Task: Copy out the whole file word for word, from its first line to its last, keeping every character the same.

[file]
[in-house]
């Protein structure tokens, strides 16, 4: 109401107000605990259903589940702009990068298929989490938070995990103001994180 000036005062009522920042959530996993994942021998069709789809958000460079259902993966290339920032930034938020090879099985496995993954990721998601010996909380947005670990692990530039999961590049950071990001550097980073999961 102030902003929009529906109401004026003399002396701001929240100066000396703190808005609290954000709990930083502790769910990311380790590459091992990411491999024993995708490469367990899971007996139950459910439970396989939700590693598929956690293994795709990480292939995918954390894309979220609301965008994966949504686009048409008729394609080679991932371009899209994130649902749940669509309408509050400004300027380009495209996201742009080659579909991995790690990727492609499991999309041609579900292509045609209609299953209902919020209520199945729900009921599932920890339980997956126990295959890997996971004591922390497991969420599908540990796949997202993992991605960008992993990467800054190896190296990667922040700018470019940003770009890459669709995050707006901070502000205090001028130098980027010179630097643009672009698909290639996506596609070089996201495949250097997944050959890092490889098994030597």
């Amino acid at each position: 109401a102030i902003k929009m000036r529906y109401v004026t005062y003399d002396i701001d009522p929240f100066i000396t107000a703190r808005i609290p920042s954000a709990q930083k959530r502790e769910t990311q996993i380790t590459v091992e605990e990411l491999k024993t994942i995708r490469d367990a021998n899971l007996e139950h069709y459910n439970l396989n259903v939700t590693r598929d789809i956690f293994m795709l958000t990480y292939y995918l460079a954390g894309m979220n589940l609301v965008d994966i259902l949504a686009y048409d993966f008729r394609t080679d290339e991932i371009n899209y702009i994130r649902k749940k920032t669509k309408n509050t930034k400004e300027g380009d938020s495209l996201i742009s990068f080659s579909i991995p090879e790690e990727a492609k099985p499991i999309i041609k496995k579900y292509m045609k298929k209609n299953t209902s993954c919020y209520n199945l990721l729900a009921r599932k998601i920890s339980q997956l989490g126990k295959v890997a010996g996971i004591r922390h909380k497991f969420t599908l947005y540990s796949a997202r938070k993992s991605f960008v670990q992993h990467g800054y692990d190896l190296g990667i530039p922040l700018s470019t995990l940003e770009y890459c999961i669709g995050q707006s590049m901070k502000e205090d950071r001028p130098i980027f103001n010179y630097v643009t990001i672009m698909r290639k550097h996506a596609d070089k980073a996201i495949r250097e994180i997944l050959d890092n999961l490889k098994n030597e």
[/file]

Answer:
[in-house]
């Protein structure tokens, strides 16, 4: 109401107000605990259903589940702009990068298929989490938070995990103001994180 000036005062009522920042959530996993994942021998069709789809958000460079259902993966290339920032930034938020090879099985496995993954990721998601010996909380947005670990692990530039999961590049950071990001550097980073999961 102030902003929009529906109401004026003399002396701001929240100066000396703190808005609290954000709990930083502790769910990311380790590459091992990411491999024993995708490469367990899971007996139950459910439970396989939700590693598929956690293994795709990480292939995918954390894309979220609301965008994966949504686009048409008729394609080679991932371009899209994130649902749940669509309408509050400004300027380009495209996201742009080659579909991995790690990727492609499991999309041609579900292509045609209609299953209902919020209520199945729900009921599932920890339980997956126990295959890997996971004591922390497991969420599908540990796949997202993992991605960008992993990467800054190896190296990667922040700018470019940003770009890459669709995050707006901070502000205090001028130098980027010179630097643009672009698909290639996506596609070089996201495949250097997944050959890092490889098994030597």
């Amino acid at each position: 109401a102030i902003k929009m000036r529906y109401v004026t005062y003399d002396i701001d009522p929240f100066i000396t107000a703190r808005i609290p920042s954000a709990q930083k959530r502790e769910t990311q996993i380790t590459v091992e605990e990411l491999k024993t994942i995708r490469d367990a021998n899971l007996e139950h069709y459910n439970l396989n259903v939700t590693r598929d789809i956690f293994m795709l958000t990480y292939y995918l460079a954390g894309m979220n589940l609301v965008d994966i259902l949504a686009y048409d993966f008729r394609t080679d290339e991932i371009n899209y702009i994130r649902k749940k920032t669509k309408n509050t930034k400004e300027g380009d938020s495209l996201i742009s990068f080659s579909i991995p090879e790690e990727a492609k099985p499991i999309i041609k496995k579900y292509m045609k298929k209609n299953t209902s993954c919020y209520n199945l990721l729900a009921r599932k998601i920890s339980q997956l989490g126990k295959v890997a010996g996971i004591r922390h909380k497991f969420t599908l947005y540990s796949a997202r938070k993992s991605f960008v670990q992993h990467g800054y692990d190896l190296g990667i530039p922040l700018s470019t995990l940003e770009y890459c999961i669709g995050q707006s590049m901070k502000e205090d950071r001028p130098i980027f103001n010179y630097v643009t990001i672009m698909r290639k550097h996506a596609d070089k980073a996201i495949r250097e994180i997944l050959d890092n999961l490889k098994n030597e």